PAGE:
LORD ALVERSTONE C.J. Upon the general question of when statutes should or should not be held to bind the Crown, I cannot add anything to that which I said in the Hornsey CaseF9, which was a judgment which was concurred in by my brothers Darling and Channell, and in which I tried as far as I could to consider the authorities bearing upon the matter. I do not see any reason to express myself differently to the way in which I expressed myself in that judgment.

If it should be thought necessary to report this case, I think it is very important that the judgments of Day J. and my brother Wills in Gorton Local Board of Health v. Prison CommissionersF10 should be reported, because, if I may be allowed to say so, they are of very great value upon this question. They proceed upon rather different considerations from those which we had before us in the Hornsey CaseF9, and they are a very valuable contribution to the law on this matter, if it be not considered to be sufficiently plain. Therefore, upon the general question as to the statutes which do or do not bind the Crown, I do not wish to add anything. I do not overlook that to which I ventured to refer in the Hornsey CaseF9, that there may be general provisions of a public character which may bind the Crown; and the point of difficulty in this case is that s. 4 of this Act is a section which must be held to be enacted for the public safety, and, therefore, it is contended that the object of the Act being to protect the public, it ought to be held to bind the Crown. I cannot myself regard such a section as this as coming within that category; and, if I compare it with the provision which was the subject of consideration in the Gorton CaseF10, all I can say is, that this seems to be far less of that character than the one then under consideration. The section with which the Court had to deal in that case provided that the building should not be used unless properly inspected by a sanitary authority. To my mind it is quite obvious, when you are dealing with an Act which gives power to a local authority to make by-laws and regulations, and which limits the speed of these locomotives to two miles an hour, that there are many considerations which might make it a proper thing for such a regulation to be made under ordinary circumstances besides the paramount importance of public safety.

Speaking only for myself, I do not think that section, looking at its language and its objects, and at the power given the local authorities to vary it, can be said to be a general enactment of the character to which Mr. Russell has referred.

That being so, what are the facts in this particular case? The magistrates have found “The locomotive so driven by the appellant as aforesaid was the property of His Majesty, and the appellant was so driving the said locomotive in the course of his duty as such servant” — that was, as an authorized driver — “and in accordance with the instructions of his superior officer.”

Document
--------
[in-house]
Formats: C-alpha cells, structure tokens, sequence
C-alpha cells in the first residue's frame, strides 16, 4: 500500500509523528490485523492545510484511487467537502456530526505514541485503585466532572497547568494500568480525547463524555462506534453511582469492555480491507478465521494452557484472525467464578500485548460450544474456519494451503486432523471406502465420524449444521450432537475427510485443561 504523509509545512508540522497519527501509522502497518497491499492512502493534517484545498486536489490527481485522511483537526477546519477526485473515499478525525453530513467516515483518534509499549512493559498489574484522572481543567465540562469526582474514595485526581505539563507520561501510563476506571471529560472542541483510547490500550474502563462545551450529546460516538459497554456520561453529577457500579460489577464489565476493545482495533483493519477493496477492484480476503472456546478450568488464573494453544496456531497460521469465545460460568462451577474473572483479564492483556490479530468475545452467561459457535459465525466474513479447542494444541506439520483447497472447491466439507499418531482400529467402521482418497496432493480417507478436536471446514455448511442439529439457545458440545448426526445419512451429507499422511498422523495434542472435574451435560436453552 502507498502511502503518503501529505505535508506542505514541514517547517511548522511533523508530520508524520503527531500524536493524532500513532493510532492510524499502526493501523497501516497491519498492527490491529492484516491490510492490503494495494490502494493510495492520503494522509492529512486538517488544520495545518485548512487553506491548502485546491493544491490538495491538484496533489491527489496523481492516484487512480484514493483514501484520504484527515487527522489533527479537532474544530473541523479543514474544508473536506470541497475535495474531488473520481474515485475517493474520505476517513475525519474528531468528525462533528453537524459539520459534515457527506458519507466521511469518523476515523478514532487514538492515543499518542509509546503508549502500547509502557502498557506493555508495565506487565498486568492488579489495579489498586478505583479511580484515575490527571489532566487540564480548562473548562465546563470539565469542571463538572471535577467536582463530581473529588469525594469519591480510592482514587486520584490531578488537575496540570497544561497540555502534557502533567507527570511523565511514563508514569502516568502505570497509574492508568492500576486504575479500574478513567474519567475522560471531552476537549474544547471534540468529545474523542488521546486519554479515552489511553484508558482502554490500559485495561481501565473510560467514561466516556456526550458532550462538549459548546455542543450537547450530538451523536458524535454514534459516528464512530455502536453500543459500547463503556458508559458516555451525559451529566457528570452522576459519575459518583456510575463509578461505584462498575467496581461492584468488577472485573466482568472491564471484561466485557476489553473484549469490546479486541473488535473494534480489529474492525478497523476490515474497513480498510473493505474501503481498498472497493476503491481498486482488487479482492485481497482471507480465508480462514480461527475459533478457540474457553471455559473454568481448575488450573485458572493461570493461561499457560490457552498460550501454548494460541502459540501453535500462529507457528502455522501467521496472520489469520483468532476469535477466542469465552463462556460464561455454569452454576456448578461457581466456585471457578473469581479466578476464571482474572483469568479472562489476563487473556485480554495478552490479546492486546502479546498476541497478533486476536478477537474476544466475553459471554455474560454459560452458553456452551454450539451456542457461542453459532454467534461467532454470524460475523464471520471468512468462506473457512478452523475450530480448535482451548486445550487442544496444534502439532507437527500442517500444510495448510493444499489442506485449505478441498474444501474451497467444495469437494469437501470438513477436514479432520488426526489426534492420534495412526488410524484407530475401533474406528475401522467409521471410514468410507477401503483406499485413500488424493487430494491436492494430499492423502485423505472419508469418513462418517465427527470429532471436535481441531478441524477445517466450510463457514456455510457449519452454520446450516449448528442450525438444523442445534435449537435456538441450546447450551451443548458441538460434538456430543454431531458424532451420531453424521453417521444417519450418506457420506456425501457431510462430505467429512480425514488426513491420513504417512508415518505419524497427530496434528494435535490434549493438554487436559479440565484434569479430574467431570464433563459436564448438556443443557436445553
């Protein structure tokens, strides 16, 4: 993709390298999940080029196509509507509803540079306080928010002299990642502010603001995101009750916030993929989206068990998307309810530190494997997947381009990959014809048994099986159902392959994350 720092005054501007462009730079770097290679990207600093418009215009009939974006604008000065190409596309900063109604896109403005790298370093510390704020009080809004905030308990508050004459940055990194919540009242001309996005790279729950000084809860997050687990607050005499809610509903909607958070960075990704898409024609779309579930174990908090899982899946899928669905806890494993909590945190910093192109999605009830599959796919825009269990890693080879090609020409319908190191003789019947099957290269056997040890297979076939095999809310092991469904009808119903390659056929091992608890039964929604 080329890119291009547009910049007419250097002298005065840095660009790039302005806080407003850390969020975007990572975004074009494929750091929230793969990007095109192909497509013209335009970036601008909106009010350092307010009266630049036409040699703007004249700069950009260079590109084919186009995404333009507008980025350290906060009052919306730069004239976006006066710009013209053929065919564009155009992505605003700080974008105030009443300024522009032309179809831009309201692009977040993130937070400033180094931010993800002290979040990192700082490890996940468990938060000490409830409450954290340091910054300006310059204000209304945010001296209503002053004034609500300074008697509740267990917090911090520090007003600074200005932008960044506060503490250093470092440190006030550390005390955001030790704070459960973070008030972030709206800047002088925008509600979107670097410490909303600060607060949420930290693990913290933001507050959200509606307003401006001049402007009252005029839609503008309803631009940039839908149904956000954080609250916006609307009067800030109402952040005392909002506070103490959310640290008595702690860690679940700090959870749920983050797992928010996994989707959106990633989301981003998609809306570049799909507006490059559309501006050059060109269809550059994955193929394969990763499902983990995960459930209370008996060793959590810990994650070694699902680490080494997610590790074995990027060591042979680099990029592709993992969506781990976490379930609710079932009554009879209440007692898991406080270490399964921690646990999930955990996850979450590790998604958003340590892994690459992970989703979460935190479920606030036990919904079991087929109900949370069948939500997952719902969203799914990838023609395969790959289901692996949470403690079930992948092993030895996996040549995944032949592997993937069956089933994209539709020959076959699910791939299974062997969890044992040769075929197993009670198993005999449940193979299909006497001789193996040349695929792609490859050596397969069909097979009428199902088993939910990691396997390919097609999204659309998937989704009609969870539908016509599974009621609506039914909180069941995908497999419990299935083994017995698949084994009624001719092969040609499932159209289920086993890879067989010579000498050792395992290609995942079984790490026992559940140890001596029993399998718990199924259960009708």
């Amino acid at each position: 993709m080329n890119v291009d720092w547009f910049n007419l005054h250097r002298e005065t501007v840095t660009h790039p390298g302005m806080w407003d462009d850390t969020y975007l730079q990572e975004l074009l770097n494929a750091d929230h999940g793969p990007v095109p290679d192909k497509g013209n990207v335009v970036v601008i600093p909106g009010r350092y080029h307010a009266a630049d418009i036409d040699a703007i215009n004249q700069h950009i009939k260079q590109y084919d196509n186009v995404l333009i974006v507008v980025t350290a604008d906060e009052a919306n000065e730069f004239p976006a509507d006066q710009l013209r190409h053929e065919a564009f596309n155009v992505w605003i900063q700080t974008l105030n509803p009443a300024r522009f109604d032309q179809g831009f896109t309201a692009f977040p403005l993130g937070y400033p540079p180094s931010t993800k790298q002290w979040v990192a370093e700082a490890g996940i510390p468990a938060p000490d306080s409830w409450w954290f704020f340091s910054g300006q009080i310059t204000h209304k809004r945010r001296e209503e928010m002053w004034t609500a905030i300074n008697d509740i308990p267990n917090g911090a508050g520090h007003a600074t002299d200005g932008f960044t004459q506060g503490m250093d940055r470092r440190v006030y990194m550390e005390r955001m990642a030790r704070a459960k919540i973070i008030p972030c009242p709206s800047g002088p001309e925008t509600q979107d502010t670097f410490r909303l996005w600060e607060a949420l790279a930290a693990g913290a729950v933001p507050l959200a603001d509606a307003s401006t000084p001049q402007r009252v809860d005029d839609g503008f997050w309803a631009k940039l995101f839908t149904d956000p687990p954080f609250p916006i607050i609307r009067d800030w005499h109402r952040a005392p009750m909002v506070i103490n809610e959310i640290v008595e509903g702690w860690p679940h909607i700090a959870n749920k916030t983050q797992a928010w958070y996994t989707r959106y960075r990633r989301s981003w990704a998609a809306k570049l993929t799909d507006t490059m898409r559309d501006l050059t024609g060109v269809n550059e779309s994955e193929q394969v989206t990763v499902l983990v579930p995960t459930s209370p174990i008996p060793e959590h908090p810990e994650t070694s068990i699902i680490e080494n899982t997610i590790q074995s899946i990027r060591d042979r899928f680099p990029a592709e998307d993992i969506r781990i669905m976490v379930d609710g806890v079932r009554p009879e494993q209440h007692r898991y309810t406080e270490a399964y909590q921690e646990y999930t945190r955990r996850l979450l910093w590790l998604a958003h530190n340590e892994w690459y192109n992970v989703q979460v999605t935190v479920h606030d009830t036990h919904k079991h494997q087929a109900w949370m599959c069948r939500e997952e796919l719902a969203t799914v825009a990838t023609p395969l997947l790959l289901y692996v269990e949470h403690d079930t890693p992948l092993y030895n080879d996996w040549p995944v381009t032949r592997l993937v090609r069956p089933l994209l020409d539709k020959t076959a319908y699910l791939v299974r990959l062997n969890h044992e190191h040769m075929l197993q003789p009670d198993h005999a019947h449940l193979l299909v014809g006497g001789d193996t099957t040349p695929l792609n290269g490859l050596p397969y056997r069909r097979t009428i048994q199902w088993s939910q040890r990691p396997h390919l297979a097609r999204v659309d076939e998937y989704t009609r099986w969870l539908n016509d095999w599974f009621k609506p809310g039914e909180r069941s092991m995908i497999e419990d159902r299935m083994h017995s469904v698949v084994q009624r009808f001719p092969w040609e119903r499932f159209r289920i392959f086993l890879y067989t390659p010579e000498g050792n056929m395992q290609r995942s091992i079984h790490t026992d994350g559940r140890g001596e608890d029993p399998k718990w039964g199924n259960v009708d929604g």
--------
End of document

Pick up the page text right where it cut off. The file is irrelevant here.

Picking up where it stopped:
Now I wish myself to emphasize the fact that no question of nuisance arises here. There...

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  • Lord Advocate v Dumbarton District Council
    • United Kingdom
    • House of Lords
    • 30 November 1989
    ...named." 18 These judgments were expressly approved by a Court comprising Lord Alverstone C.J. and Wills J. in Cooper v. Hawkins [1904] 2 K.B. 164, to which the report of the Gorton case is appended. The actual decision was that the Crown was not bound by section 4 of the Locomotives Act 186......
  • R (Black) v Secretary of State for Justice
    • United Kingdom
    • Supreme Court
    • 19 December 2017
    ...in detail, beginning with Gorton Local Board v Prison Comrs (Note), decided in 1887 but reported as a footnote to the report of Cooper v Hawkins [1904] 2 KB 164. In Gorton it was held that the Prison Commissioners were not bound by local by-laws made under the Public Health Act 1875, requir......
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1 books & journal articles
  • The Unlawful Possession of a Prohibited Weapon and the Crown Servants’ Exemption
    • United Kingdom
    • Sage Journal of Criminal Law, The No. 86-4, August 2022
    • 1 August 2022
    ...servants in their personal lives”(at [16]). In support of the point, the Lord Chief Justice referred to the decision in Cooper v Hawkins[1904] 2 KB 164, where the appellant, who was employed by the War Department as an engine-driver,had been convicted of driving a steam engine in excess of ......